| ||Format||Pages||Price|| |
|8||$45.00||  ADD TO CART|
|Hardcopy (shipping and handling)||8||$45.00||  ADD TO CART|
Significance and Use
5.1 Gamma-ray spectrometry is of use in identifying radionuclides and in making quantitative measurements. Use of a semiconductor detector is necessary for high-resolution measurements.
5.2 Variation of the physical geometry of the sample and its relationship with the detector will produce both qualitative and quantitative variations in the gamma-ray spectrum. To adequately account for these geometry effects, calibrations are designed to duplicate all conditions including source-to-detector distance, sample shape and size, and sample matrix encountered when samples are measured.
5.3 Since some spectrometry systems are calibrated at many discrete distances from the detector, a wide range of activity levels can be measured on the same detector. For high-level samples, extremely low-efficiency geometries may be used. Quantitative measurements can be made accurately and precisely when high activity level samples are placed at distances of 10 cm or more from the detector.
5.4 Electronic problems, such as erroneous deadtime correction, loss of resolution, and random summing, may be avoided by keeping the gross count rate below 2000 counts per second (s–1) and also keeping the deadtime of the analyzer below 5 %. Total counting time is governed by the radioactivity of the sample, the detector to source distance and the acceptable Poisson counting uncertainty.
1.1 This practice covers the measurement of gamma-ray emitting radionuclides in water by means of gamma-ray spectrometry. It is applicable to nuclides emitting gamma-rays with energies greater than 45 keV. For typical counting systems and sample types, activity levels of about 40 Bq are easily measured and sensitivities as low as 0.4 Bq are found for many nuclides. Count rates in excess of 2000 counts per second should be avoided because of electronic limitations. High count rate samples can be accommodated by dilution, by increasing the sample to detector distance, or by using digital signal processors.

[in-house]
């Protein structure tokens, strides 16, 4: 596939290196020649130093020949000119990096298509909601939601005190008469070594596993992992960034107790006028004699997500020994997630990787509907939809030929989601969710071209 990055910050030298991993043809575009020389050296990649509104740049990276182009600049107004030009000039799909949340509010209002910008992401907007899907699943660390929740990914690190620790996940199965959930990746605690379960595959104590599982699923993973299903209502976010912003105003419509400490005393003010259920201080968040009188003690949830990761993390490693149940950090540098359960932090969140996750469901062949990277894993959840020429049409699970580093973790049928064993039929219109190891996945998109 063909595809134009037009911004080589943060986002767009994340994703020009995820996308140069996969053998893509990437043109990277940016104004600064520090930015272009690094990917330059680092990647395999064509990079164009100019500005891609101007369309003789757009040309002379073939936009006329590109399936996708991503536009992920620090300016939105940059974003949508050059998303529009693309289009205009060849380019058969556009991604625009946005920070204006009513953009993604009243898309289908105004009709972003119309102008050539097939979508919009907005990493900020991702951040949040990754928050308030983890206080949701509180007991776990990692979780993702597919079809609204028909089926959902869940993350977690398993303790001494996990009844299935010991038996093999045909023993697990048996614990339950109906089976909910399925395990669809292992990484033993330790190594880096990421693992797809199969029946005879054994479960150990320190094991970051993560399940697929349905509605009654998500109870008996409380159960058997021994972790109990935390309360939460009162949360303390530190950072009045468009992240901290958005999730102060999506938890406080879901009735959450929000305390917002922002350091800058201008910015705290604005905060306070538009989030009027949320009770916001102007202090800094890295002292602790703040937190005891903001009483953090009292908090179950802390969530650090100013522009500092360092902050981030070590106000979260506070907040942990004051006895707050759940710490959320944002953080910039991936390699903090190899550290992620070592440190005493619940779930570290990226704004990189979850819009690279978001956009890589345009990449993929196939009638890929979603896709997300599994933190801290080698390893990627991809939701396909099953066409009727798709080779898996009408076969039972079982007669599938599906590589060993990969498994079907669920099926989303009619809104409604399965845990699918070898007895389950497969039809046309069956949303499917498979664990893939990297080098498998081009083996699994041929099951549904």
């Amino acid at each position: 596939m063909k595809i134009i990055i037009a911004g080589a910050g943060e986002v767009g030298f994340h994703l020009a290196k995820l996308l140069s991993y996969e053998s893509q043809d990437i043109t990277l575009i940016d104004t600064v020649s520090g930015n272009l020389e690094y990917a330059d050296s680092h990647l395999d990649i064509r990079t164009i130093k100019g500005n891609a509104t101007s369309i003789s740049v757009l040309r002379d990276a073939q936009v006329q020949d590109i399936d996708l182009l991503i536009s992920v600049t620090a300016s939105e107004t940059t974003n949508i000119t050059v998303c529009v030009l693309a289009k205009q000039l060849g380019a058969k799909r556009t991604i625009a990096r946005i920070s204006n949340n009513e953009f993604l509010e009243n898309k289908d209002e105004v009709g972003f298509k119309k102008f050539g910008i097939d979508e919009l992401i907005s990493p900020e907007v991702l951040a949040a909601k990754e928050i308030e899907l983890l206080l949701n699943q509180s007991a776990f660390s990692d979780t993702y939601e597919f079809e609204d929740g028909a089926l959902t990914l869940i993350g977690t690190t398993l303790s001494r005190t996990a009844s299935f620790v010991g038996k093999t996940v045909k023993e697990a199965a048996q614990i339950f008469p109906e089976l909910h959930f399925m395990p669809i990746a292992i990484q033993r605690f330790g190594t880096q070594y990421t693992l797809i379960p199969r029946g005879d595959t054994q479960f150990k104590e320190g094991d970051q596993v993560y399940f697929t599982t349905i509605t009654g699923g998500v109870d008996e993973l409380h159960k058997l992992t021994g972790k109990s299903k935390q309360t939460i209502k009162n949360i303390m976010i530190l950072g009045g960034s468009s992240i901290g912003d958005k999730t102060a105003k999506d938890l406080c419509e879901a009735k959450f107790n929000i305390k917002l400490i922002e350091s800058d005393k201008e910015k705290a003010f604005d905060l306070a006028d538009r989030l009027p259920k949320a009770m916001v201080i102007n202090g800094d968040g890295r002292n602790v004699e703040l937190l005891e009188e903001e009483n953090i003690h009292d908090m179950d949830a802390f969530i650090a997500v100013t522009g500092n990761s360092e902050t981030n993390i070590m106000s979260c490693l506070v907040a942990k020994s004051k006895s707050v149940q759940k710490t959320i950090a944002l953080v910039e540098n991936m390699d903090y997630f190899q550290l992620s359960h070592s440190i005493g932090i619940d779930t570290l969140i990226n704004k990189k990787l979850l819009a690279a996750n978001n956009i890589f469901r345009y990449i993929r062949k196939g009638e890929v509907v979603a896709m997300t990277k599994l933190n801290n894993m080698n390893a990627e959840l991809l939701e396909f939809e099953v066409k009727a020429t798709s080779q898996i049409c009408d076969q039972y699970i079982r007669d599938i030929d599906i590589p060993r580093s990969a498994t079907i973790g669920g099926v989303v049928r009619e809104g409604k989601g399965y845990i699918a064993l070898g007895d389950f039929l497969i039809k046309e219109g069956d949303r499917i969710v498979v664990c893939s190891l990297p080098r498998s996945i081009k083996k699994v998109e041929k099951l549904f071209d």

1.2 This practice can be used for either quantitative or relative determinations. In relative counting work, the results may be expressed by comparison with an initial concentration of a given nuclide which is taken as 100 %. For quantitative measurements, the results may be expressed in terms of known nuclidic standards for the radionuclides known to be present. This practice can also be used just for the identification of gamma-ray emitting radionuclides in a sample without quantifying them. General information on radioactivity and the measurement of radiation has been published (. , ) Information on specific application of gamma spectrometry is also available in the literature (. See also the referenced ASTM Standards in ) and the related material section at the end of this standard.
1.3 This standard does not purport to address the safety concerns, if any, associated with its use. It is the responsibility of the user of this standard to establish appropriate safety and health practices and determine the applicability of regulatory limitation prior to use.
2. Referenced Documents (purchase separately) The documents listed below are referenced within the subject standard but are not provided as part of the standard.
D1066 Practice for Sampling Steam
D1129 Terminology Relating to Water
D2777 Practice for Determination of Precision and Bias of Applicable Test Methods of Committee D19 on Water
D3370 Practices for Sampling Water from Closed Conduits
D3648 Practices for the Measurement of Radioactivity
D4448 Guide for Sampling Ground-Water Monitoring Wells
E181 Test Methods for Detector Calibration and Analysis of Radionuclides
ICS Number Code 71.040.50 (Physicochemical methods of analysis)
UNSPSC Code 41111929(Radiation detectors)
|Link to Active (This link will always route to the current Active version of the standard.)|
ASTM D3649-06(2014), Standard Practice for High-Resolution Gamma-Ray Spectrometry of Water, ASTM International, West Conshohocken, PA, 2014, www.astm.orgBack to Top